Warmest wishes for a happy holiday and a safe New Year. Please drive safely and, of course, use a designated driver if you’re drinking. A lot depends on it.
It’s up there with the worst wedding memories ever, probably. A woman in Marana, Arizona caused a three-car crash not long ago. She was arrested and tested for impairment. That in itself wouldn’t be big news, even in Arizona, which is fairly sane in the drunk driving world. But the woman was wearing a wedding dress, and was on her way to her wedding when the crash occurred.
There could have been all kinds of reasons for a wedding day DUI. She might have been drinking that day. Or she might have had a very big celebration the previous night and was still impaired.
But why did she get behind the wheel? Perhaps she was in such a good mood that she didn’t think anything bad could happen.
No Day, However Special, Is OK to Drive Drunk
In some ways, every DUI incident is a result of this kind of magical thinking. We’ve had too many drinks, and decide to drive. We won’t crash, because we can handle it. We’re not that drunk. We know the roads. We’ll be careful. Arrests and crashes happen on the news, not to me.
Magical thinking is comforting, but it doesn’t work. Of the 30,000 or so fatal alcohol-related crashes that occur each year, and the many more alcohol-related crashes that don’t result in death, all of them involved drivers who thought they were okay to drive. Even if they knew they were drunk, they thought they’d find their way home.
We weren’t told if the driver in this case made it to the church. If she did, then her wedding anniversary will also be the anniversary of her DUI. Not one for the memory book, perhaps.
In fixing drunk driving charges, most states make a distinction between run-of-the mill intoxicated and extremely drunk. The principle is that it’s worse to drive if the alcohol level is high enough to make a driver unable to control his or her vehicle at all.
Some states use “drunk” and “super drunk.” Arizona, however, has three levels of inebriation that its courts recognize:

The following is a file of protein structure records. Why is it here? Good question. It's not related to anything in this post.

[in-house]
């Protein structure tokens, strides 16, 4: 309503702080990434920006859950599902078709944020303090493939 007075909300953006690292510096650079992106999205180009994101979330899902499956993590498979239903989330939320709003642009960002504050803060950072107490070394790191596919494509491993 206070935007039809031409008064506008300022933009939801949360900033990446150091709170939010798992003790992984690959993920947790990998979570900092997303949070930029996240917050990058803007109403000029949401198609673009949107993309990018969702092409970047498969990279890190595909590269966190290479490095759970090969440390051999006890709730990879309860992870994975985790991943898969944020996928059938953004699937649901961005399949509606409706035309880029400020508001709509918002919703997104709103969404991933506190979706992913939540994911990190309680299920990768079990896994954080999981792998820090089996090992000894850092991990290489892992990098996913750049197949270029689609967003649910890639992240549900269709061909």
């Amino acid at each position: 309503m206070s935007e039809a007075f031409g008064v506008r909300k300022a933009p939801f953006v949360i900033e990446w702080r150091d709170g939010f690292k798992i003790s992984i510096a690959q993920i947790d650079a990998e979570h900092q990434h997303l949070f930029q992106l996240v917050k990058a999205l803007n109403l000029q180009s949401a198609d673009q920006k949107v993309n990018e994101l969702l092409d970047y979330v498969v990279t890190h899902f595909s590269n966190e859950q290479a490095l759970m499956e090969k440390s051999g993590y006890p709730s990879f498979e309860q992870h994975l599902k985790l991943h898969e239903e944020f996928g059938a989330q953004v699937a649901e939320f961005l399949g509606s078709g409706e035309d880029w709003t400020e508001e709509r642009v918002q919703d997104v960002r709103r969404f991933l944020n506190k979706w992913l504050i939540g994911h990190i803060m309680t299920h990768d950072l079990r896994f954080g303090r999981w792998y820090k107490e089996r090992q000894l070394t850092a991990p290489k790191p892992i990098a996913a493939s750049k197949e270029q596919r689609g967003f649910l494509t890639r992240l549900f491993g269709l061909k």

- DUI: Driving with a blood alcohol concentration (BAC) of 08 percent or above
- Extreme DUI: Driving with a BAC of .15 or above
- Super Extreme DUI: Driving with a BAC of .20 or above.
What a BAC of .355 Means
Recently a woman was arrested for killing a motorcyclist while speeding at more than 80 miles per hour, and being drunk at the time. Her blood alcohol level was .355, more than four times the legal limit, and more than twice the Extreme DUI level.
At that level, a person is unable to walk unassisted. They are disoriented, depressed, and usually racked with nausea. Blackouts are common – at this level alcohol poisoning is very possible.
Yet it might be possible to step on the gas and reach 100 miles per hour, as the offender did.
A super extreme DUI is fairly rare, only because most people with that much alcohol in them are not coordinated enough to drive. But when a person can get on the road with a BAC that high, the results will almost certainly be disastrous, as they were in this case.
And though the crime is not common, it makes sense for Arizona to employ the distinction, so that those who do drink such staggering amounts and drive face consequences that are more severe. Extreme DUI is truly drunk driving on a different and more lethal level.
Sports figure. The story concerns David Parry, defensive lineman for the Indianapolis Colts, who was recently arrested in Scottsdale. According to the NFL Player Arrest database maintained by USA Today, Parry is the first NFL player this year to be nabbed for DUI. There were ten last year.
Opinions are divided about whether or not athletes are over-represented in DUI court. The vast majority of sports figures get through any given year without driving drunk. But we do see a lot of arrests in the news. Is it just that they get more coverage?
Wee hours. This incident happened at 2:15 a.m., which is rush hour for DUIs. Most drunk driving arrests happen in the hours between midnight and 3 a.m., when those who have had too much at a bar or party are heading home.
Saturday. Weekends are prime time for drunk driving, for obvious reasons.
Young male. David Parry is 24, right in the top demographic for DUI arrests. According to Mothers Against Drunk Driving (MADD), the highest percentage of drunk drivers are in the 21 to 24 age bracket, followed by ages 25 to 34. Drunk driving skews young.